British oil company BP Plc will reportedly be cutting several hundred jobs to scale back on mounting costs and cope with plunging oil prices.
BP is expected to make the announcement on Wednesday. The cuts will probably affect employees working at its London, Aberdeen and Sunbury offices. Most of the cuts are expected in the communications, procurement and legal departments.
Sources told The Guardian that employees working at the company's headquarters at St. James Square and offices at Sunbury in Berkshire would all be affected. The exploration base at Aberdeen is also expected to see major layoffs.
More than 15,000 employees work in BP's UK offices but with crude oil prices falling 40 percent since June, the company is taking major strategic decisions to manage rising costs related to the Deepwater Horizon Spill and plummeting oil prices.
BP doesn't need the back-office jobs now because it has 50 percent lesser offshore fields, lesser pipelines and 30 percent fewer wells after it sold $40 billion worth of assets to compensate for the oil spill accident in the Gulf of Mexico.
"The fall in oil prices has added to the importance of making the organisation more efficient and the right size for the smaller portfolio we now have," a BP spokesman told the BBC.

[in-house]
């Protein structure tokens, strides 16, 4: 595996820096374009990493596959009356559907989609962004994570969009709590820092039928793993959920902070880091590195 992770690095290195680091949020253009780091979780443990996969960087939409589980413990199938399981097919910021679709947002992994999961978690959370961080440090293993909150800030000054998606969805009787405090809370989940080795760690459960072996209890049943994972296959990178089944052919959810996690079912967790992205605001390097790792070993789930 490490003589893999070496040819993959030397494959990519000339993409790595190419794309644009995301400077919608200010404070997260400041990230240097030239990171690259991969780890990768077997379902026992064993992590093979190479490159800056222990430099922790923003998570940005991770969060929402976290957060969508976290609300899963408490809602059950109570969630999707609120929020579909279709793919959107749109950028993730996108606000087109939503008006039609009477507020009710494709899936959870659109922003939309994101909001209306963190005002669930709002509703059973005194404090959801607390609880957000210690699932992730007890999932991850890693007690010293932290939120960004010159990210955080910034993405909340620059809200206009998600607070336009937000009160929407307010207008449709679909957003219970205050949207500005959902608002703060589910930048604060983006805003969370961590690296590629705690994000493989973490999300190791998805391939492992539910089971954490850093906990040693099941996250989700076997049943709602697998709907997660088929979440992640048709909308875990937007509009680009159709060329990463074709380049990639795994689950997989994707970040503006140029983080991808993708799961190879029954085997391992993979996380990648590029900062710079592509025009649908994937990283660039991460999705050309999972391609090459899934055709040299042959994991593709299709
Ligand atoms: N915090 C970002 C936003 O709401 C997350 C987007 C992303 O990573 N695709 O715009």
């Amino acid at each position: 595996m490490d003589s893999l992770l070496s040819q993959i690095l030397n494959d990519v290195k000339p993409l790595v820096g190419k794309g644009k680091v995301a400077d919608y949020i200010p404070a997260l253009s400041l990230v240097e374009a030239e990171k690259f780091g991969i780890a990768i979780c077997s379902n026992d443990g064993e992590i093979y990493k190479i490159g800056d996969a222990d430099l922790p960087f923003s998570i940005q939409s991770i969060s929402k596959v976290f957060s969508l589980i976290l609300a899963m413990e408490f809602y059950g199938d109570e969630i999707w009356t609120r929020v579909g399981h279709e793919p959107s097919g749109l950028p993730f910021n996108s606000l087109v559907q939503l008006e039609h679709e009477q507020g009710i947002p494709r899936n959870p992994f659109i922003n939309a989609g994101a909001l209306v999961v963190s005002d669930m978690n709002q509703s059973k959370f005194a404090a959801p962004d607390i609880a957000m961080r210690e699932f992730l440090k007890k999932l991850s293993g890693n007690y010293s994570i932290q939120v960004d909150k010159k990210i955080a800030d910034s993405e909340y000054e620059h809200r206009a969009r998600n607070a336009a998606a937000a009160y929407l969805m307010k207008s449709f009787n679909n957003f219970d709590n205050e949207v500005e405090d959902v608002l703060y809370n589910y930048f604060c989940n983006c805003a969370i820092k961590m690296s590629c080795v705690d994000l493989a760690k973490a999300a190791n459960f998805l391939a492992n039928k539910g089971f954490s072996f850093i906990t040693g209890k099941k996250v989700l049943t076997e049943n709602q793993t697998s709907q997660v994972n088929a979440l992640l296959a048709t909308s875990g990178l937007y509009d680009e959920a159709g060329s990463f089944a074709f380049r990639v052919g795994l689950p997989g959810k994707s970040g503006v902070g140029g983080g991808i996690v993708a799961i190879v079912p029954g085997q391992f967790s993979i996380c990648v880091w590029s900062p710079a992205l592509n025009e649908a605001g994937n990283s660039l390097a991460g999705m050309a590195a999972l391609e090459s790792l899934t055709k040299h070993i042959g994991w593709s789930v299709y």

BP could also freeze some projects and fire some middle managers in its attempts to shore up finances.
"What you'll see with this simplification plan is that headcounts are starting to come down across all of our activities in upstream, downstream and in the corporate centres -- essentially the layers above operations," Brian Givalry, the finance director of BP told The Sun Times.
Also, with most of the back-end jobs being outsourced to India and other regions, BP's U.K. headcount will probably dwindle in the coming months. The global headcount at BP is 84,000 including the U.K. workforce.
The oil market is currently in a frenzy with prices falling sharply in the past few months. Brent Crude is trading at $68 per barrel and experts say that it could slide further down in the coming few months.
"Without OPEC intervention, markets risk becoming unbalanced, with peak oversupply likely in the second quarter of 2015," Morgan Stanley wrote in a report, according to Reuters.
"With OPEC on the sidelines, oil prices face their greatest threat since 2009, but we expect a volatile 2015 rather than a one-way trade," Morgan Stanley added.
Barclays said that the oil market is faltering and needs to find a balance, which won't be possible if demand for oil does not improve.